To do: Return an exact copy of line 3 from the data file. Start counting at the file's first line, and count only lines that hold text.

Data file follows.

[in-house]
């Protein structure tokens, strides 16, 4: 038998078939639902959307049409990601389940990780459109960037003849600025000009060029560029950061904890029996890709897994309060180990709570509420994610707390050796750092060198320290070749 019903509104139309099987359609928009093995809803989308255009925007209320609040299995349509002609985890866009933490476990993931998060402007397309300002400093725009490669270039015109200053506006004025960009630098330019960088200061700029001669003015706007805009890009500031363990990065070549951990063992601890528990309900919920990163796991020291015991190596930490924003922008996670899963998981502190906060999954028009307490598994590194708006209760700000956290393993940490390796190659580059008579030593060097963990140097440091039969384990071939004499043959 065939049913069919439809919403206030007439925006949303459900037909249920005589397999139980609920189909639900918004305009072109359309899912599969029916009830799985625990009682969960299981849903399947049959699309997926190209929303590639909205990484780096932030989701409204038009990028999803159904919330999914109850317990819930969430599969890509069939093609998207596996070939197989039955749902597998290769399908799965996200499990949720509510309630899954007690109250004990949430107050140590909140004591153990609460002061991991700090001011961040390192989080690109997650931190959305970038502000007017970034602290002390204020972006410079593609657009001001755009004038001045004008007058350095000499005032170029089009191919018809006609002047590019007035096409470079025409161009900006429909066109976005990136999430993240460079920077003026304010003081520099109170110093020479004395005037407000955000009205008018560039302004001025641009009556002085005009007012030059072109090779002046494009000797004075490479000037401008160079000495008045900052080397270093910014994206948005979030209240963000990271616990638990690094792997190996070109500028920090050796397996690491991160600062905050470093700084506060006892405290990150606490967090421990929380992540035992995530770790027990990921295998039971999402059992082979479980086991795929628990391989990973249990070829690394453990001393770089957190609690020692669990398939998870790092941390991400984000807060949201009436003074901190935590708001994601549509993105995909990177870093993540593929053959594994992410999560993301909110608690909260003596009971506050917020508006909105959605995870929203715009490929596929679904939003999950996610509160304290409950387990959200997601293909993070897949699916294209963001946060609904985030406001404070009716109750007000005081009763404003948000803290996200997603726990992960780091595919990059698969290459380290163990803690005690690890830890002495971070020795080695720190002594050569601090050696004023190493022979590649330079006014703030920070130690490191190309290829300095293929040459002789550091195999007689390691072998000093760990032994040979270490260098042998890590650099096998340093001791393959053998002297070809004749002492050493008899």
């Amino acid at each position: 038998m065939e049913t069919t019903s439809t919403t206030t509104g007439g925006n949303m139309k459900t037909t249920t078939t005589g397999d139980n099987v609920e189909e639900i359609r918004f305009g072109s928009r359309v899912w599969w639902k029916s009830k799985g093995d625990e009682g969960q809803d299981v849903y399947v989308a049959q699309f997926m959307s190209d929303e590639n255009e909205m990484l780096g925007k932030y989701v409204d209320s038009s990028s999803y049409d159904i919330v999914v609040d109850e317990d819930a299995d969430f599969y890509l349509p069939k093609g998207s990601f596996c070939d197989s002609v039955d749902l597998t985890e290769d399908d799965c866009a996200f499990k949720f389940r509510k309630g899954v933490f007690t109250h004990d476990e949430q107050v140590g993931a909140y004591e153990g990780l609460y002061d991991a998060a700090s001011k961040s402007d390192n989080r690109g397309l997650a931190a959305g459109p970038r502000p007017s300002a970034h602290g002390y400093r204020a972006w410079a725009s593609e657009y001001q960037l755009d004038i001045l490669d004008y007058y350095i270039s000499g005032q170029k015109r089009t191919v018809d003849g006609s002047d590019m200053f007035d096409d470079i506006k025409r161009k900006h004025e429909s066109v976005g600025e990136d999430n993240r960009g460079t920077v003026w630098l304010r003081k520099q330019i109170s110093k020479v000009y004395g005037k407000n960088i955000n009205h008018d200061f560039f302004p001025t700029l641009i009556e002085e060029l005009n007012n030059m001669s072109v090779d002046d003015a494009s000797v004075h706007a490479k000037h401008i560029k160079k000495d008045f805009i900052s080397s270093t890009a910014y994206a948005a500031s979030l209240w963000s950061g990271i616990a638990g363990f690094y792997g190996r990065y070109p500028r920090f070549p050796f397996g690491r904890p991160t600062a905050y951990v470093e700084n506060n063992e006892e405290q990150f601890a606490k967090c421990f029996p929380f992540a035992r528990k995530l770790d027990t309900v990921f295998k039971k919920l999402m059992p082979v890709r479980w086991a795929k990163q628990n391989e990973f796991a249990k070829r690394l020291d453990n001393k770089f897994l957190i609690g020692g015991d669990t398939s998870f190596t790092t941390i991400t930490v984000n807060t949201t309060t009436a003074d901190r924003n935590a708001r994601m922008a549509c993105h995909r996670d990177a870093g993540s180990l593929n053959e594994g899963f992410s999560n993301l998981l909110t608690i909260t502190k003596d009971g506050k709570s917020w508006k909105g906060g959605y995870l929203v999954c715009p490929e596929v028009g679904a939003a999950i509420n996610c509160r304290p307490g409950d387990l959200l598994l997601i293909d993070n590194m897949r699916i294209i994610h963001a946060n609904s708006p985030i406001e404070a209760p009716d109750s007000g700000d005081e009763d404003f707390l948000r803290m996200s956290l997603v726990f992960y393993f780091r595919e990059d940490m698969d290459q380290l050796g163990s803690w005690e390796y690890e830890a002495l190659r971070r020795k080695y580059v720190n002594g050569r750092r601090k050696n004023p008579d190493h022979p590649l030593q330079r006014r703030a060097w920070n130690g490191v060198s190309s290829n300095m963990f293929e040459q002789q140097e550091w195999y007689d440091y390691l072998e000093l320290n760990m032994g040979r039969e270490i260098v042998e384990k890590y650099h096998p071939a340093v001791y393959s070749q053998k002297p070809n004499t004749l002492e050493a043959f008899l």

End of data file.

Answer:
């Amino acid at each position: 038998m065939e049913t069919t019903s439809t919403t206030t509104g007439g925006n949303m139309k459900t037909t249920t078939t005589g397999d139980n099987v609920e189909e639900i359609r918004f305009g072109s928009r359309v899912w599969w639902k029916s009830k799985g093995d625990e009682g969960q809803d299981v849903y399947v989308a049959q699309f997926m959307s190209d929303e590639n255009e909205m990484l780096g925007k932030y989701v409204d209320s038009s990028s999803y049409d159904i919330v999914v609040d109850e317990d819930a299995d969430f599969y890509l349509p069939k093609g998207s990601f596996c070939d197989s002609v039955d749902l597998t985890e290769d399908d799965c866009a996200f499990k949720f389940r509510k309630g899954v933490f007690t109250h004990d476990e949430q107050v140590g993931a909140y004591e153990g990780l609460y002061d991991a998060a700090s001011k961040s402007d390192n989080r690109g397309l997650a931190a959305g459109p970038r502000p007017s300002a970034h602290g002390y400093r204020a972006w410079a725009s593609e657009y001001q960037l755009d004038i001045l490669d004008y007058y350095i270039s000499g005032q170029k015109r089009t191919v018809d003849g006609s002047d590019m200053f007035d096409d470079i506006k025409r161009k900006h004025e429909s066109v976005g600025e990136d999430n993240r960009g460079t920077v003026w630098l304010r003081k520099q330019i109170s110093k020479v000009y004395g005037k407000n960088i955000n009205h008018d200061f560039f302004p001025t700029l641009i009556e002085e060029l005009n007012n030059m001669s072109v090779d002046d003015a494009s000797v004075h706007a490479k000037h401008i560029k160079k000495d008045f805009i900052s080397s270093t890009a910014y994206a948005a500031s979030l209240w963000s950061g990271i616990a638990g363990f690094y792997g190996r990065y070109p500028r920090f070549p050796f397996g690491r904890p991160t600062a905050y951990v470093e700084n506060n063992e006892e405290q990150f601890a606490k967090c421990f029996p929380f992540a035992r528990k995530l770790d027990t309900v990921f295998k039971k919920l999402m059992p082979v890709r479980w086991a795929k990163q628990n391989e990973f796991a249990k070829r690394l020291d453990n001393k770089f897994l957190i609690g020692g015991d669990t398939s998870f190596t790092t941390i991400t930490v984000n807060t949201t309060t009436a003074d901190r924003n935590a708001r994601m922008a549509c993105h995909r996670d990177a870093g993540s180990l593929n053959e594994g899963f992410s999560n993301l998981l909110t608690i909260t502190k003596d009971g506050k709570s917020w508006k909105g906060g959605y995870l929203v999954c715009p490929e596929v028009g679904a939003a999950i509420n996610c509160r304290p307490g409950d387990l959200l598994l997601i293909d993070n590194m897949r699916i294209i994610h963001a946060n609904s708006p985030i406001e404070a209760p009716d109750s007000g700000d005081e009763d404003f707390l948000r803290m996200s956290l997603v726990f992960y393993f780091r595919e990059d940490m698969d290459q380290l050796g163990s803690w005690e390796y690890e830890a002495l190659r971070r020795k080695y580059v720190n002594g050569r750092r601090k050696n004023p008579d190493h022979p590649l030593q330079r006014r703030a060097w920070n130690g490191v060198s190309s290829n300095m963990f293929e040459q002789q140097e550091w195999y007689d440091y390691l072998e000093l320290n760990m032994g040979r039969e270490i260098v042998e384990k890590y650099h096998p071939a340093v001791y393959s070749q053998k002297p070809n004499t004749l002492e050493a043959f008899l």